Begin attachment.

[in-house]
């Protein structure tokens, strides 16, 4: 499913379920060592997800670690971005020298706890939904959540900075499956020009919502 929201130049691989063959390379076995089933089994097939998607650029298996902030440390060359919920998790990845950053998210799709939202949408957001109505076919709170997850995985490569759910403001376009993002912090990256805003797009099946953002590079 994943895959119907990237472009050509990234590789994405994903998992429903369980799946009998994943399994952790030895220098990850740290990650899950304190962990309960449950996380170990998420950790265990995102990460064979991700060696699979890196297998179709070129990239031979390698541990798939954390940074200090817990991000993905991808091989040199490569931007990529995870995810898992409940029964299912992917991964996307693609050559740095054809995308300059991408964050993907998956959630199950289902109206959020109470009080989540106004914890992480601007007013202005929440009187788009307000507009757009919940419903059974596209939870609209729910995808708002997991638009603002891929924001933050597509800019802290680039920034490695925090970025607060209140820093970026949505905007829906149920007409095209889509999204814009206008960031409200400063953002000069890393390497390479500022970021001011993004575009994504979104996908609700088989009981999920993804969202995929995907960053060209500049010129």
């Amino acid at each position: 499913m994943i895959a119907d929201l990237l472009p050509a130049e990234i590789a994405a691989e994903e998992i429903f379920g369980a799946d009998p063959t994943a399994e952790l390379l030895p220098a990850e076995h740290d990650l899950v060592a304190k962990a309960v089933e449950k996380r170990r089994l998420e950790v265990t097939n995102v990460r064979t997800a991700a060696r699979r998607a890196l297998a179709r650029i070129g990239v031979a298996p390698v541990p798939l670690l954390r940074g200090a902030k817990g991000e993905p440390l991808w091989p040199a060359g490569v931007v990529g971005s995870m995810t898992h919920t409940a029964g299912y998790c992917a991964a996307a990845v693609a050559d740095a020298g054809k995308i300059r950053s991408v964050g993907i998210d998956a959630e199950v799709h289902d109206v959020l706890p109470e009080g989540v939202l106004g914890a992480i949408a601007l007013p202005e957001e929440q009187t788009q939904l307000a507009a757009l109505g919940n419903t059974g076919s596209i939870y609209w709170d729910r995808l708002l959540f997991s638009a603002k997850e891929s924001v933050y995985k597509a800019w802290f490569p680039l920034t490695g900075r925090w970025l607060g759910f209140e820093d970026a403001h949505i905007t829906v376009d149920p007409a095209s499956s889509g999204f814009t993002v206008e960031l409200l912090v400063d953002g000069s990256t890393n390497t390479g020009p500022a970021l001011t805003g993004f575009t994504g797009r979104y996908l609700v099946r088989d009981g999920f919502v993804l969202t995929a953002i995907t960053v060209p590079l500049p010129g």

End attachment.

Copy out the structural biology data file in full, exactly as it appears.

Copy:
[in-house]
């Protein structure tokens, strides 16, 4: 499913379920060592997800670690971005020298706890939904959540900075499956020009919502 929201130049691989063959390379076995089933089994097939998607650029298996902030440390060359919920998790990845950053998210799709939202949408957001109505076919709170997850995985490569759910403001376009993002912090990256805003797009099946953002590079 994943895959119907990237472009050509990234590789994405994903998992429903369980799946009998994943399994952790030895220098990850740290990650899950304190962990309960449950996380170990998420950790265990995102990460064979991700060696699979890196297998179709070129990239031979390698541990798939954390940074200090817990991000993905991808091989040199490569931007990529995870995810898992409940029964299912992917991964996307693609050559740095054809995308300059991408964050993907998956959630199950289902109206959020109470009080989540106004914890992480601007007013202005929440009187788009307000507009757009919940419903059974596209939870609209729910995808708002997991638009603002891929924001933050597509800019802290680039920034490695925090970025607060209140820093970026949505905007829906149920007409095209889509999204814009206008960031409200400063953002000069890393390497390479500022970021001011993004575009994504979104996908609700088989009981999920993804969202995929995907960053060209500049010129």
């Amino acid at each position: 499913m994943i895959a119907d929201l990237l472009p050509a130049e990234i590789a994405a691989e994903e998992i429903f379920g369980a799946d009998p063959t994943a399994e952790l390379l030895p220098a990850e076995h740290d990650l899950v060592a304190k962990a309960v089933e449950k996380r170990r089994l998420e950790v265990t097939n995102v990460r064979t997800a991700a060696r699979r998607a890196l297998a179709r650029i070129g990239v031979a298996p390698v541990p798939l670690l954390r940074g200090a902030k817990g991000e993905p440390l991808w091989p040199a060359g490569v931007v990529g971005s995870m995810t898992h919920t409940a029964g299912y998790c992917a991964a996307a990845v693609a050559d740095a020298g054809k995308i300059r950053s991408v964050g993907i998210d998956a959630e199950v799709h289902d109206v959020l706890p109470e009080g989540v939202l106004g914890a992480i949408a601007l007013p202005e957001e929440q009187t788009q939904l307000a507009a757009l109505g919940n419903t059974g076919s596209i939870y609209w709170d729910r995808l708002l959540f997991s638009a603002k997850e891929s924001v933050y995985k597509a800019w802290f490569p680039l920034t490695g900075r925090w970025l607060g759910f209140e820093d970026a403001h949505i905007t829906v376009d149920p007409a095209s499956s889509g999204f814009t993002v206008e960031l409200l912090v400063d953002g000069s990256t890393n390497t390479g020009p500022a970021l001011t805003g993004f575009t994504g797009r979104y996908l609700v099946r088989d009981g999920f919502v993804l969202t995929a953002i995907t960053v060209p590079l500049p010129g």